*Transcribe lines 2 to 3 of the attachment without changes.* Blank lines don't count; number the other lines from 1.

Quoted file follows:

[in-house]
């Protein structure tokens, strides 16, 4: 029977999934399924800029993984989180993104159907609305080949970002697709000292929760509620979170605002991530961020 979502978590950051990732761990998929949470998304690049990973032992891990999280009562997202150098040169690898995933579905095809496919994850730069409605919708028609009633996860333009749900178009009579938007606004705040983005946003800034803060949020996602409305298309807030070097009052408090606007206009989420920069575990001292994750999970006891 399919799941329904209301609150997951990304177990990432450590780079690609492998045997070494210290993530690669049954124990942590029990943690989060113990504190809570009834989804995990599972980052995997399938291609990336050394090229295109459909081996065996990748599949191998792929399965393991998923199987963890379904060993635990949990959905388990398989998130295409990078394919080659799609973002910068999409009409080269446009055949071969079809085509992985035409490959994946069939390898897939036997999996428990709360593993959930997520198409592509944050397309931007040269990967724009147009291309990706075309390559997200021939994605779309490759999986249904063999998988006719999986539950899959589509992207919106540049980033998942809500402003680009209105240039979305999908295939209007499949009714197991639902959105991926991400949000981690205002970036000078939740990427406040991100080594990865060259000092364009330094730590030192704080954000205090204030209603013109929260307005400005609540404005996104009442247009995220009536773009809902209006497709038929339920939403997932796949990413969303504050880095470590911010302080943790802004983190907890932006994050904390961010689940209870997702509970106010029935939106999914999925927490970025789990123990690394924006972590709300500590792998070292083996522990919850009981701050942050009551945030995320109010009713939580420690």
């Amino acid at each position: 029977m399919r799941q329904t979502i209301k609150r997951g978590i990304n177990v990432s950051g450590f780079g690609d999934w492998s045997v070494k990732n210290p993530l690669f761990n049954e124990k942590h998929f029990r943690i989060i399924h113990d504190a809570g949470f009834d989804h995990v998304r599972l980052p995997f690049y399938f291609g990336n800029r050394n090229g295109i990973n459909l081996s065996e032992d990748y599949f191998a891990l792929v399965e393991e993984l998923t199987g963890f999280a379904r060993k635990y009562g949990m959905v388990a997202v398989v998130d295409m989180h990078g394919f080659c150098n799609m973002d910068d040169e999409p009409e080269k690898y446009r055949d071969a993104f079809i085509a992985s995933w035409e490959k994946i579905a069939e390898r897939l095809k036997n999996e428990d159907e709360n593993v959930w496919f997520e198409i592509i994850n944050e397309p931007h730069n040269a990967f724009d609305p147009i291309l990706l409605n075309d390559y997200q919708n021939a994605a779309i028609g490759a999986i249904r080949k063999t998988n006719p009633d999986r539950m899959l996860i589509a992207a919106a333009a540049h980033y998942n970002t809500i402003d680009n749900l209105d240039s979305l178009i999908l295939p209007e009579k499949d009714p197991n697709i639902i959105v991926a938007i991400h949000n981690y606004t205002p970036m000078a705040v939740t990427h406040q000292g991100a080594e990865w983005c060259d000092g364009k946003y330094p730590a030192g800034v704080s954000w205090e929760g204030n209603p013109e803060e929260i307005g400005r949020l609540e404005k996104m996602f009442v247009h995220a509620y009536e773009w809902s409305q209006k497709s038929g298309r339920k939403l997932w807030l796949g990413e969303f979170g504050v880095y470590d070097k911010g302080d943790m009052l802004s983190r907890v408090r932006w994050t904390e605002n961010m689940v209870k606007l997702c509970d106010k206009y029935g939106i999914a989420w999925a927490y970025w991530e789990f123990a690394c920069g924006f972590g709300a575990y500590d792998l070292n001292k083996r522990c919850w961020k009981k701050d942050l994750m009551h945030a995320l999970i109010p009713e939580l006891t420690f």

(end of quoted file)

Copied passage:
């Protein structure tokens, strides 16, 4: 029977999934399924800029993984989180993104159907609305080949970002697709000292929760509620979170605002991530961020 979502978590950051990732761990998929949470998304690049990973032992891990999280009562997202150098040169690898995933579905095809496919994850730069409605919708028609009633996860333009749900178009009579938007606004705040983005946003800034803060949020996602409305298309807030070097009052408090606007206009989420920069575990001292994750999970006891 399919799941329904209301609150997951990304177990990432450590780079690609492998045997070494210290993530690669049954124990942590029990943690989060113990504190809570009834989804995990599972980052995997399938291609990336050394090229295109459909081996065996990748599949191998792929399965393991998923199987963890379904060993635990949990959905388990398989998130295409990078394919080659799609973002910068999409009409080269446009055949071969079809085509992985035409490959994946069939390898897939036997999996428990709360593993959930997520198409592509944050397309931007040269990967724009147009291309990706075309390559997200021939994605779309490759999986249904063999998988006719999986539950899959589509992207919106540049980033998942809500402003680009209105240039979305999908295939209007499949009714197991639902959105991926991400949000981690205002970036000078939740990427406040991100080594990865060259000092364009330094730590030192704080954000205090204030209603013109929260307005400005609540404005996104009442247009995220009536773009809902209006497709038929339920939403997932796949990413969303504050880095470590911010302080943790802004983190907890932006994050904390961010689940209870997702509970106010029935939106999914999925927490970025789990123990690394924006972590709300500590792998070292083996522990919850009981701050942050009551945030995320109010009713939580420690």
């Amino acid at each position: 029977m399919r799941q329904t979502i209301k609150r997951g978590i990304n177990v990432s950051g450590f780079g690609d999934w492998s045997v070494k990732n210290p993530l690669f761990n049954e124990k942590h998929f029990r943690i989060i399924h113990d504190a809570g949470f009834d989804h995990v998304r599972l980052p995997f690049y399938f291609g990336n800029r050394n090229g295109i990973n459909l081996s065996e032992d990748y599949f191998a891990l792929v399965e393991e993984l998923t199987g963890f999280a379904r060993k635990y009562g949990m959905v388990a997202v398989v998130d295409m989180h990078g394919f080659c150098n799609m973002d910068d040169e999409p009409e080269k690898y446009r055949d071969a993104f079809i085509a992985s995933w035409e490959k994946i579905a069939e390898r897939l095809k036997n999996e428990d159907e709360n593993v959930w496919f997520e198409i592509i994850n944050e397309p931007h730069n040269a990967f724009d609305p147009i291309l990706l409605n075309d390559y997200q919708n021939a994605a779309i028609g490759a999986i249904r080949k063999t998988n006719p009633d999986r539950m899959l996860i589509a992207a919106a333009a540049h980033y998942n970002t809500i402003d680009n749900l209105d240039s979305l178009i999908l295939p209007e009579k499949d009714p197991n697709i639902i959105v991926a938007i991400h949000n981690y606004t205002p970036m000078a705040v939740t990427h406040q000292g991100a080594e990865w983005c060259d000092g364009k946003y330094p730590a030192g800034v704080s954000w205090e929760g204030n209603p013109e803060e929260i307005g400005r949020l609540e404005k996104m996602f009442v247009h995220a509620y009536e773009w809902s409305q209006k497709s038929g298309r339920k939403l997932w807030l796949g990413e969303f979170g504050v880095y470590d070097k911010g302080d943790m009052l802004s983190r907890v408090r932006w994050t904390e605002n961010m689940v209870k606007l997702c509970d106010k206009y029935g939106i999914a989420w999925a927490y970025w991530e789990f123990a690394c920069g924006f972590g709300a575990y500590d792998l070292n001292k083996r522990c919850w961020k009981k701050d942050l994750m009551h945030a995320l999970i109010p009713e939580l006891t420690f």